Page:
Monsoon session: India’s parliamentary democracy is in crisis
The normalisation of disruption and the steamrolling of legislation in the monsoon session are warning signs that parliamentary functioning needs an urgent overhaul. If this pattern continues, the new Parliament building will be a modern and spacious venue for a dysfunctional institution.
Political disagreement on discussing issues such as the alleged Pegasus phone hacking and farm laws led to the washout of the session. There was only one exception. The ruling party and the Opposition reached a rare consensus on a constitutional amendment bill, which clarifies that states can maintain their list of socially and educationally backward classes. But the debate on the amendment was an aberration in the larger story of how Parliament passed laws during the session.
The two Houses went through the motions while passing 15 other laws. Amid continuing disruptions, Lok Sabha, on an average, took less than 10 minutes to pass a law, and Rajya Sabha passed each law in less than half an hour. The passage of these laws was more in form than in substance. In Lok Sabha, there were 13 bills in which no Member of Parliament (MP) spoke other than the minister in charge of the bill.
The political debate in the two Houses on a law is often in addition to a careful examination of the government’s legislative proposal by a parliamentary committee. And this aspect of legislative scrutiny continued to weaken in the monsoon session. The government introduced 11 bills in the session and pushed them through Parliament without scrutiny by standing committees. Only 12% of the government’s legal proposals have been sent to committees for scrutiny in the current Lok Sabha. This number was 27% in the 16th (2014-19), 71% in the 15th (2009-14) and 60% in the 14th (2004- 09) Lok Sabha.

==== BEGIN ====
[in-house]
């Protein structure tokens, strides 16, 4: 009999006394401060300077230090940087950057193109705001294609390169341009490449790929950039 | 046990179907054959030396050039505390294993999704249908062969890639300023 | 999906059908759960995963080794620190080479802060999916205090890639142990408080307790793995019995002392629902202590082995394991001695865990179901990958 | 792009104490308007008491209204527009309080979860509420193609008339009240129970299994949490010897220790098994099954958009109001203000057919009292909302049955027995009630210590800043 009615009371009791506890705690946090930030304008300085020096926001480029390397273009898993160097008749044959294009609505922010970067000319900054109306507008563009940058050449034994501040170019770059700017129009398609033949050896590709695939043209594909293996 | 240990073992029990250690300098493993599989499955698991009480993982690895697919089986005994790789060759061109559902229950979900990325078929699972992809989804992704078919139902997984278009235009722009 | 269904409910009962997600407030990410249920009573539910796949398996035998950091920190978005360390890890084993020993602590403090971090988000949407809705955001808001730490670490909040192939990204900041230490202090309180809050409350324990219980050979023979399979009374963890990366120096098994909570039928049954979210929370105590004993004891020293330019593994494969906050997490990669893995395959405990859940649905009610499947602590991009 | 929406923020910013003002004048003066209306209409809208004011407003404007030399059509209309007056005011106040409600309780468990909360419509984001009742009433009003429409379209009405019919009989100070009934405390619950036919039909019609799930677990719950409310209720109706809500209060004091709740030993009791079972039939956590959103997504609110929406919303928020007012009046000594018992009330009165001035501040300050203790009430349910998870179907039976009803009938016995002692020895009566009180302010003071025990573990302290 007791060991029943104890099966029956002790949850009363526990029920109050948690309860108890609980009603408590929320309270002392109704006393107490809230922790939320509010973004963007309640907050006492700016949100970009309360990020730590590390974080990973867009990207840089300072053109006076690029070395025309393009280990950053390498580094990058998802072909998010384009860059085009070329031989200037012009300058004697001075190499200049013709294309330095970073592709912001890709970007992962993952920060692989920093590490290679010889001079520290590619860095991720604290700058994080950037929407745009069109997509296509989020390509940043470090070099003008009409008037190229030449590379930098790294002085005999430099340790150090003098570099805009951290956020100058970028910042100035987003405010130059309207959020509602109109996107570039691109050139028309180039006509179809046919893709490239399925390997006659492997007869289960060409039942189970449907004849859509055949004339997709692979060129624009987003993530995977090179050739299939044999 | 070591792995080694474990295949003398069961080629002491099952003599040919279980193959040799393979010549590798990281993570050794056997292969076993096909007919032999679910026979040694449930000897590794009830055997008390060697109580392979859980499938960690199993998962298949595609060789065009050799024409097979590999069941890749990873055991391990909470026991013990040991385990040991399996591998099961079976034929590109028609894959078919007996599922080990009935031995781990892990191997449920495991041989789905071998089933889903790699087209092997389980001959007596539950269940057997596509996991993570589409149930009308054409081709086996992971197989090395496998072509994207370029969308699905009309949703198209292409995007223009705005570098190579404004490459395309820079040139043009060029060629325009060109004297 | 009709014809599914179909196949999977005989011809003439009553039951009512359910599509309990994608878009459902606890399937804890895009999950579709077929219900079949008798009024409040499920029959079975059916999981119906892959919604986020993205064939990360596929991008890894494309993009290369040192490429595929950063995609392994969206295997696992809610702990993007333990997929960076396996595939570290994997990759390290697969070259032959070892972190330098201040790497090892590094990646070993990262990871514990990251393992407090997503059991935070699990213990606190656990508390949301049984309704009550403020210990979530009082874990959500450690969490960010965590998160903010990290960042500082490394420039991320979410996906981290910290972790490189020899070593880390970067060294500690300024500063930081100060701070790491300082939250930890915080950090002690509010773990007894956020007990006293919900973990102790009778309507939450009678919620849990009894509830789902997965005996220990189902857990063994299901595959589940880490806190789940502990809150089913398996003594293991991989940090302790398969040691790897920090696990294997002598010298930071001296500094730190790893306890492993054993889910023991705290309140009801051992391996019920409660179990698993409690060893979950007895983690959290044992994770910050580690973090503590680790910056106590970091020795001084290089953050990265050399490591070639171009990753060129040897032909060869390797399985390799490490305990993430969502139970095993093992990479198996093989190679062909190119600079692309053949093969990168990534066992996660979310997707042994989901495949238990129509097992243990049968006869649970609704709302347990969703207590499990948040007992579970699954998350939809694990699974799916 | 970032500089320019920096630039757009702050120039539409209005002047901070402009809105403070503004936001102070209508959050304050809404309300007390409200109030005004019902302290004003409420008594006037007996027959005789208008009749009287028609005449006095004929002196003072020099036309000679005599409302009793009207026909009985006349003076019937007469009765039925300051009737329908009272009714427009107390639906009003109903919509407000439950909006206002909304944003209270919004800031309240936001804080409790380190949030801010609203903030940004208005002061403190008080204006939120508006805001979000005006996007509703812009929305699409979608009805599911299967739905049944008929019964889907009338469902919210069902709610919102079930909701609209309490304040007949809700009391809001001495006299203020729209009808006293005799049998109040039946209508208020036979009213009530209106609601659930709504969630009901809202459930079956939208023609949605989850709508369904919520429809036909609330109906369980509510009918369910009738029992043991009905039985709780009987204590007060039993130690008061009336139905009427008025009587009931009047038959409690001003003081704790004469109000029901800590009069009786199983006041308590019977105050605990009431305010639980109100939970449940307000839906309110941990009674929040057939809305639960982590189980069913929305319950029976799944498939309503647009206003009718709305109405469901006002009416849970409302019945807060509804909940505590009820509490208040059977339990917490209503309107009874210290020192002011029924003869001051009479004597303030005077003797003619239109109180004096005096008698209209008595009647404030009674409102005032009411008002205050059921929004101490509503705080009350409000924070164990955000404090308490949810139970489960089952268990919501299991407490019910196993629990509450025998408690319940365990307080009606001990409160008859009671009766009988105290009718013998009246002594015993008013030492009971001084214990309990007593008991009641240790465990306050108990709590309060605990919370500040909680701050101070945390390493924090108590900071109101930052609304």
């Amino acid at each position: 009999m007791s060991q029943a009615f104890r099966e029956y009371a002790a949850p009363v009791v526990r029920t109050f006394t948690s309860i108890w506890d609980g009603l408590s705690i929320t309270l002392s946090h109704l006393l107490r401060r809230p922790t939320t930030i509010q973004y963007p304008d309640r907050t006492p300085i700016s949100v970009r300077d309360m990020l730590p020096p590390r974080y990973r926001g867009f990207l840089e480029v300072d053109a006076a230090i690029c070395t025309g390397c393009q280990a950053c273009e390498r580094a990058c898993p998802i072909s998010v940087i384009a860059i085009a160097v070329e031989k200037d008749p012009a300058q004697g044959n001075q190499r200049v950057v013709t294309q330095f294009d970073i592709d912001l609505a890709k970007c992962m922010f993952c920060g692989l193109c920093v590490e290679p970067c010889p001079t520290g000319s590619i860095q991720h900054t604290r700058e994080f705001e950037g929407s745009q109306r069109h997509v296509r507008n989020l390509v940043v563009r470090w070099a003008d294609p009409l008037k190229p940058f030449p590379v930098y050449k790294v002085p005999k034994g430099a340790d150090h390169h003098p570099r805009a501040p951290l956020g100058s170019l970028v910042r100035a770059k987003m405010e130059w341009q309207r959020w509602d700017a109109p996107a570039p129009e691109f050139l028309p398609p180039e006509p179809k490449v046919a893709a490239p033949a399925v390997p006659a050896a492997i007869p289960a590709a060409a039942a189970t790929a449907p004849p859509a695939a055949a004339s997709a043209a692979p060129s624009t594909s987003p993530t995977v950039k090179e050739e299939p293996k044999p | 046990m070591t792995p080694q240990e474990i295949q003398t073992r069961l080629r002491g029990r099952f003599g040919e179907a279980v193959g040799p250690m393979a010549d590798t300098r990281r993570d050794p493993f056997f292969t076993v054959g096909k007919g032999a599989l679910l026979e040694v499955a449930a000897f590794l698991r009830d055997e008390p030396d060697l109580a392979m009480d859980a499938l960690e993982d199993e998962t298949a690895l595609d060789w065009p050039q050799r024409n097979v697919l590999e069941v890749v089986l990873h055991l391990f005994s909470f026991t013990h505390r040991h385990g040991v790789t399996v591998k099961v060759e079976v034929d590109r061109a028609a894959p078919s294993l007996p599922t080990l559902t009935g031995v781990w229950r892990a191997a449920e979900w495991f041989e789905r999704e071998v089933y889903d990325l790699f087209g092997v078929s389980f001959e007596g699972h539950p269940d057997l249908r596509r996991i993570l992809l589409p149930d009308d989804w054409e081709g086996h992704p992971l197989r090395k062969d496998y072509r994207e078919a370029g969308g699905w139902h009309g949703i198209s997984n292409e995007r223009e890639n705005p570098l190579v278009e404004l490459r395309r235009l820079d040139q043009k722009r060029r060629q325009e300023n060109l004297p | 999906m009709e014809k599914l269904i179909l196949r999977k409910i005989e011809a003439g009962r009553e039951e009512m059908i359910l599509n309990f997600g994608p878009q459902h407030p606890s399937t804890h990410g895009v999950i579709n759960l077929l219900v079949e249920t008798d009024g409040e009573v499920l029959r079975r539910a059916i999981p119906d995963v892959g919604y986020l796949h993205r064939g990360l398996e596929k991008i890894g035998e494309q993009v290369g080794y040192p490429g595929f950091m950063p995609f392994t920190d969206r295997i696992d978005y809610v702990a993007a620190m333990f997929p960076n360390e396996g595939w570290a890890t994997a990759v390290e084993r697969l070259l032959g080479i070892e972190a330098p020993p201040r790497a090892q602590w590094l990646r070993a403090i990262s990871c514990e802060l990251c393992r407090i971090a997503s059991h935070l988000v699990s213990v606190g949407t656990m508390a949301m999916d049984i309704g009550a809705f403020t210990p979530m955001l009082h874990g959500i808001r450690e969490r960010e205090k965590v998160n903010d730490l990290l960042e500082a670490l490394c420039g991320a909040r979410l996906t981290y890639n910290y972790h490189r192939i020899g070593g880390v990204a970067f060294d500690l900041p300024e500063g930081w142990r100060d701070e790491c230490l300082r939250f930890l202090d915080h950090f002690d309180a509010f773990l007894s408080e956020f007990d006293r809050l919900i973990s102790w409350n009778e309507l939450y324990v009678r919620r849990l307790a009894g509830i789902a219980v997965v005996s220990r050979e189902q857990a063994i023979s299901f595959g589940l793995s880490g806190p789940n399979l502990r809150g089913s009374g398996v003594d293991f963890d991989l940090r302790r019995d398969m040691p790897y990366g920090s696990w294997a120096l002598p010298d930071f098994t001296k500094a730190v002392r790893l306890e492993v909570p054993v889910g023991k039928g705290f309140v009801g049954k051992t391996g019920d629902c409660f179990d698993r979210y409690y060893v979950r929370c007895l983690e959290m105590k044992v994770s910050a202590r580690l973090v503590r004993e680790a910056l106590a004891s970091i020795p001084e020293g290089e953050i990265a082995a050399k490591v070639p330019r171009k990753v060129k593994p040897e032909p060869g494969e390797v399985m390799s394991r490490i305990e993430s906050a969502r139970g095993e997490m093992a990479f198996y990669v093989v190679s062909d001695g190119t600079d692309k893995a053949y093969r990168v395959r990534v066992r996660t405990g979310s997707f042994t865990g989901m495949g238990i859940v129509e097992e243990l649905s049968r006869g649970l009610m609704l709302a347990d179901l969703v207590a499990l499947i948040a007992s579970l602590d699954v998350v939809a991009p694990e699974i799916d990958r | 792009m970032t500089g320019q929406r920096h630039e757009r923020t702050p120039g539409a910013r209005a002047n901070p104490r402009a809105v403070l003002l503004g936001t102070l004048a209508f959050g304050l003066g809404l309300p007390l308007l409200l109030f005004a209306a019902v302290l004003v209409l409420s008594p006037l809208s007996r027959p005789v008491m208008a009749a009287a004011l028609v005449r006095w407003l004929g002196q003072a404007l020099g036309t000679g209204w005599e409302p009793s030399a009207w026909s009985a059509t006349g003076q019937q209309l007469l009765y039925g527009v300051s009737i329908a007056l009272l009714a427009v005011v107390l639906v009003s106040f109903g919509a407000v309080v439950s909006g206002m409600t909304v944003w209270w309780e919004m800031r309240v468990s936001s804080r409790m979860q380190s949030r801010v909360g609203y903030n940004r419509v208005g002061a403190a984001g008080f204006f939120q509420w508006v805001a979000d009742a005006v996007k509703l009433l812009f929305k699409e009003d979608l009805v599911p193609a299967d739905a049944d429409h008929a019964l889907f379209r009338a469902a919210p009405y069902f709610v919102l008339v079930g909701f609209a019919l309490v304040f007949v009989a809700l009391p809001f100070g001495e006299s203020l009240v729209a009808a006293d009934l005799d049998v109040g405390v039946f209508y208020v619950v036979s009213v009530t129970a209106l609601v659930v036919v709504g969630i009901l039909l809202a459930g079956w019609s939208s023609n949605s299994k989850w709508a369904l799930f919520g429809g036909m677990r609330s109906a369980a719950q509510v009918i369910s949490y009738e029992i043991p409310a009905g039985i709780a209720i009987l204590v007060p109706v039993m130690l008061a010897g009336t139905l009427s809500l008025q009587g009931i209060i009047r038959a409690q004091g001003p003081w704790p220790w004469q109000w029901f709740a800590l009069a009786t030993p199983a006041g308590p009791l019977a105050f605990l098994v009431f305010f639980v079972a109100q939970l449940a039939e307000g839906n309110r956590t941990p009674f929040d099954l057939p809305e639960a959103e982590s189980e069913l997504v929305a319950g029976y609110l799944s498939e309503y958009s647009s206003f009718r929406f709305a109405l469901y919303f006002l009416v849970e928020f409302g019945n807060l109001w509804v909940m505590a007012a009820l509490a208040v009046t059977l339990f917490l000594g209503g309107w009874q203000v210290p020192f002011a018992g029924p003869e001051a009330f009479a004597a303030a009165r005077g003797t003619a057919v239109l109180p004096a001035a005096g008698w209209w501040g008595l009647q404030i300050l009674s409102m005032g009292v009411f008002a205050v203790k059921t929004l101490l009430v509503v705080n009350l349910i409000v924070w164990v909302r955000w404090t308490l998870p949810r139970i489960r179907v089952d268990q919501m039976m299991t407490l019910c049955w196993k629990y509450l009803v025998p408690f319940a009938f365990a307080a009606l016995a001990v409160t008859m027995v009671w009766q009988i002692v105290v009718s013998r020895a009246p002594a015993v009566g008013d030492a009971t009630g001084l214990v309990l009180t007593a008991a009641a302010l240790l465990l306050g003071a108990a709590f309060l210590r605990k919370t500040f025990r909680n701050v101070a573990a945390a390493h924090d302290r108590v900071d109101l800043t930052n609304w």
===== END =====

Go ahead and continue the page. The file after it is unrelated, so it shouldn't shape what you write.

Amid the slogan shouting and the raising of placards, the government accomplished almost all of its legislative agenda. The one significant piece of law that it did not bring before Parliament was an amendment to delicense electricity distribution. The government also brought in a law to end retrospective taxation and another one to increase private sector participation in public sector insurance companies.
A casualty of parliamentary disruption was the ability of the Opposition to hold the government accountable for its functioning. With Question House barely operational, ministers neither had to orally answer questions nor face pointed follow-ups on the work done by their ministries. MPs were able to get written answers from the government on various issues, including the handling of the Covid-19 situation, the vaccination drive, and deaths due to the pandemic. While Rajya Sabha was able to deliberate on the pandemic, in the Lok Sabha, no such discussion could occur due to disruptions.
Finally, this is the fourth consecutive session that has been cut short. The pandemic led to the curtailment of two sessions in 2020. This year, political parties agreed to end the budget session 11 days ahead of schedule to campaign in state elections. The monsoon session is yet another reminder that the institution needs to rethink how it deals with disruptions. It does not have any effective mechanism to reign in political parties for the conduct of their MPs. And since MPs disrupt Parliament on the instruction of their political parties, disciplining them hasn’t worked.
Parliament can change its rules to give MPs more teeth in questioning the government and empower its committees to become critical stakeholders in the law-making process. This will increase the stake that MPs have in the effective functioning of the institution, and disincentivise them from disrupting it. But this alone will not stop parliamentary disruptions.
The socialist leader and former minister, Madhu Dandavate, once remarked that a sense of accommodation by the treasury benches and a sense of responsibility by the Opposition benches is the balance essential for the smooth running of Parliament. And this balance can only be achieved by both sides working together to uphold the dignity of Parliament.
Chakshu Roy is the head of legislative and civic engagement, PRS Legislative Research
The views expressed are personal